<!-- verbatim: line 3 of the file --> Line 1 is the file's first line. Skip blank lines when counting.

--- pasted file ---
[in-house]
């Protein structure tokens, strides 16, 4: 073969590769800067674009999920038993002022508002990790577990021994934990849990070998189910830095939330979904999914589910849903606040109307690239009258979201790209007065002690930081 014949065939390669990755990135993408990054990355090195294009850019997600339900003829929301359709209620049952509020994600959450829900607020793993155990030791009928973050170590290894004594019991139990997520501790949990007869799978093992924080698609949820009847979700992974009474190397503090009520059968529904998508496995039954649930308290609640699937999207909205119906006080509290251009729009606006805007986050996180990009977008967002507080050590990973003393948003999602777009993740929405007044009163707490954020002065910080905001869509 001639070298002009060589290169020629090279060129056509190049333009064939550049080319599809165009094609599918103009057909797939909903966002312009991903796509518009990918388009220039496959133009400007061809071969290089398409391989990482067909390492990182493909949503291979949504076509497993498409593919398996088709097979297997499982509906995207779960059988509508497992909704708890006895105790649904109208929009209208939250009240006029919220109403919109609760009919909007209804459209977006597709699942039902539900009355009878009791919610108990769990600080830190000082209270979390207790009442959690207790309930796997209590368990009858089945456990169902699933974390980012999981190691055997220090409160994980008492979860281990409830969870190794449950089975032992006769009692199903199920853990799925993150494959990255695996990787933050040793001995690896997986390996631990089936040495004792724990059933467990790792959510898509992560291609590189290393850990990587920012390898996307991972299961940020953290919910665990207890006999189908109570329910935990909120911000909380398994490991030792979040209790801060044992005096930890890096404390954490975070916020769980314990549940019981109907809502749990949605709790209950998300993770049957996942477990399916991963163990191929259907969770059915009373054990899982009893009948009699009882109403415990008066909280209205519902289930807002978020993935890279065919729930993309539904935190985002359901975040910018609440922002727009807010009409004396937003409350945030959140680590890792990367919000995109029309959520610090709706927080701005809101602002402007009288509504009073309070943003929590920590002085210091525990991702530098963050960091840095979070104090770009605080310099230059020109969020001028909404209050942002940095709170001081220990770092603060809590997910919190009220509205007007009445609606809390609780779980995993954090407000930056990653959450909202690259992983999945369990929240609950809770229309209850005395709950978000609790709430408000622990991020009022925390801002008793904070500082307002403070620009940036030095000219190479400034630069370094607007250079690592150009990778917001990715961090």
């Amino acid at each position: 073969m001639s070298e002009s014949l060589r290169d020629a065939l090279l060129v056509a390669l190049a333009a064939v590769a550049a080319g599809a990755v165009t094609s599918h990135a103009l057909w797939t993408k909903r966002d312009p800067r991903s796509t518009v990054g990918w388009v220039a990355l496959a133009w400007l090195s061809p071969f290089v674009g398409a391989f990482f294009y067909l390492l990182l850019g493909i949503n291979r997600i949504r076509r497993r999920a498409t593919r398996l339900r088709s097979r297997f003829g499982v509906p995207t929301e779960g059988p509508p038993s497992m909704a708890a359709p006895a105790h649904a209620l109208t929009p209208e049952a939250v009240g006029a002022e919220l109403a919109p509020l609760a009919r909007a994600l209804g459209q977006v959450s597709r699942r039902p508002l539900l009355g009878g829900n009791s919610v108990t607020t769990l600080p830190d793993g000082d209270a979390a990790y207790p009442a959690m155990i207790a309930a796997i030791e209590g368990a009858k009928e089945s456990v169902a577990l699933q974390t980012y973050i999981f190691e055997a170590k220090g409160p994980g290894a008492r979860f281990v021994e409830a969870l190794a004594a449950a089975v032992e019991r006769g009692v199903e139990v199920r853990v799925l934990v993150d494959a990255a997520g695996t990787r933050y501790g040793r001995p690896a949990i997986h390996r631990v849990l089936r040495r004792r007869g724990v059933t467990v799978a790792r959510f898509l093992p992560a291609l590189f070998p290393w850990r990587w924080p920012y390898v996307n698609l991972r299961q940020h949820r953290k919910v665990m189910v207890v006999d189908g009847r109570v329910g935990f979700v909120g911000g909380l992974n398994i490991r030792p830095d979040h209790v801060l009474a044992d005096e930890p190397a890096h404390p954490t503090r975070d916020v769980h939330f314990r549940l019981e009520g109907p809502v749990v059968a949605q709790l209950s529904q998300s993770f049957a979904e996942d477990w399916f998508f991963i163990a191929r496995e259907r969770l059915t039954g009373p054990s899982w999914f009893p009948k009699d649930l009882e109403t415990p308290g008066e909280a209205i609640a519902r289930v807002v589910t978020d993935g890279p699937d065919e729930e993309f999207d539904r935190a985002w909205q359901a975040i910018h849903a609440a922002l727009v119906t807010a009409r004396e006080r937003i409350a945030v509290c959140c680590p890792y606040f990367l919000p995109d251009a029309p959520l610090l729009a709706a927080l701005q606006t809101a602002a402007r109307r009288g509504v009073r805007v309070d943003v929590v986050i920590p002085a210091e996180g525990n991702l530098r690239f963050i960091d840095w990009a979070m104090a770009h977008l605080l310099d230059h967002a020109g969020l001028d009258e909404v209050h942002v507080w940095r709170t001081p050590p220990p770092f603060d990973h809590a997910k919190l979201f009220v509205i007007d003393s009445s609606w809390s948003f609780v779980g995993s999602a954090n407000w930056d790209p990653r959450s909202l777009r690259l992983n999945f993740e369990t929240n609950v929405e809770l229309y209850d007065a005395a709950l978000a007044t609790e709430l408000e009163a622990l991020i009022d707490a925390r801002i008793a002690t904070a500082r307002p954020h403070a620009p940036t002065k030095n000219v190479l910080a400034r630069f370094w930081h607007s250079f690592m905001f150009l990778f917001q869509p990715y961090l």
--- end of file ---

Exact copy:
């Amino acid at each position: 073969m001639s070298e002009s014949l060589r290169d020629a065939l090279l060129v056509a390669l190049a333009a064939v590769a550049a080319g599809a990755v165009t094609s599918h990135a103009l057909w797939t993408k909903r966002d312009p800067r991903s796509t518009v990054g990918w388009v220039a990355l496959a133009w400007l090195s061809p071969f290089v674009g398409a391989f990482f294009y067909l390492l990182l850019g493909i949503n291979r997600i949504r076509r497993r999920a498409t593919r398996l339900r088709s097979r297997f003829g499982v509906p995207t929301e779960g059988p509508p038993s497992m909704a708890a359709p006895a105790h649904a209620l109208t929009p209208e049952a939250v009240g006029a002022e919220l109403a919109p509020l609760a009919r909007a994600l209804g459209q977006v959450s597709r699942r039902p508002l539900l009355g009878g829900n009791s919610v108990t607020t769990l600080p830190d793993g000082d209270a979390a990790y207790p009442a959690m155990i207790a309930a796997i030791e209590g368990a009858k009928e089945s456990v169902a577990l699933q974390t980012y973050i999981f190691e055997a170590k220090g409160p994980g290894a008492r979860f281990v021994e409830a969870l190794a004594a449950a089975v032992e019991r006769g009692v199903e139990v199920r853990v799925l934990v993150d494959a990255a997520g695996t990787r933050y501790g040793r001995p690896a949990i997986h390996r631990v849990l089936r040495r004792r007869g724990v059933t467990v799978a790792r959510f898509l093992p992560a291609l590189f070998p290393w850990r990587w924080p920012y390898v996307n698609l991972r299961q940020h949820r953290k919910v665990m189910v207890v006999d189908g009847r109570v329910g935990f979700v909120g911000g909380l992974n398994i490991r030792p830095d979040h209790v801060l009474a044992d005096e930890p190397a890096h404390p954490t503090r975070d916020v769980h939330f314990r549940l019981e009520g109907p809502v749990v059968a949605q709790l209950s529904q998300s993770f049957a979904e996942d477990w399916f998508f991963i163990a191929r496995e259907r969770l059915t039954g009373p054990s899982w999914f009893p009948k009699d649930l009882e109403t415990p308290g008066e909280a209205i609640a519902r289930v807002v589910t978020d993935g890279p699937d065919e729930e993309f999207d539904r935190a985002w909205q359901a975040i910018h849903a609440a922002l727009v119906t807010a009409r004396e006080r937003i409350a945030v509290c959140c680590p890792y606040f990367l919000p995109d251009a029309p959520l610090l729009a709706a927080l701005q606006t809101a602002a402007r109307r009288g509504v009073r805007v309070d943003v929590v986050i920590p002085a210091e996180g525990n991702l530098r690239f963050i960091d840095w990009a979070m104090a770009h977008l605080l310099d230059h967002a020109g969020l001028d009258e909404v209050h942002v507080w940095r709170t001081p050590p220990p770092f603060d990973h809590a997910k919190l979201f009220v509205i007007d003393s009445s609606w809390s948003f609780v779980g995993s999602a954090n407000w930056d790209p990653r959450s909202l777009r690259l992983n999945f993740e369990t929240n609950v929405e809770l229309y209850d007065a005395a709950l978000a007044t609790e709430l408000e009163a622990l991020i009022d707490a925390r801002i008793a002690t904070a500082r307002p954020h403070a620009p940036t002065k030095n000219v190479l910080a400034r630069f370094w930081h607007s250079f690592m905001f150009l990778f917001q869509p990715y961090l």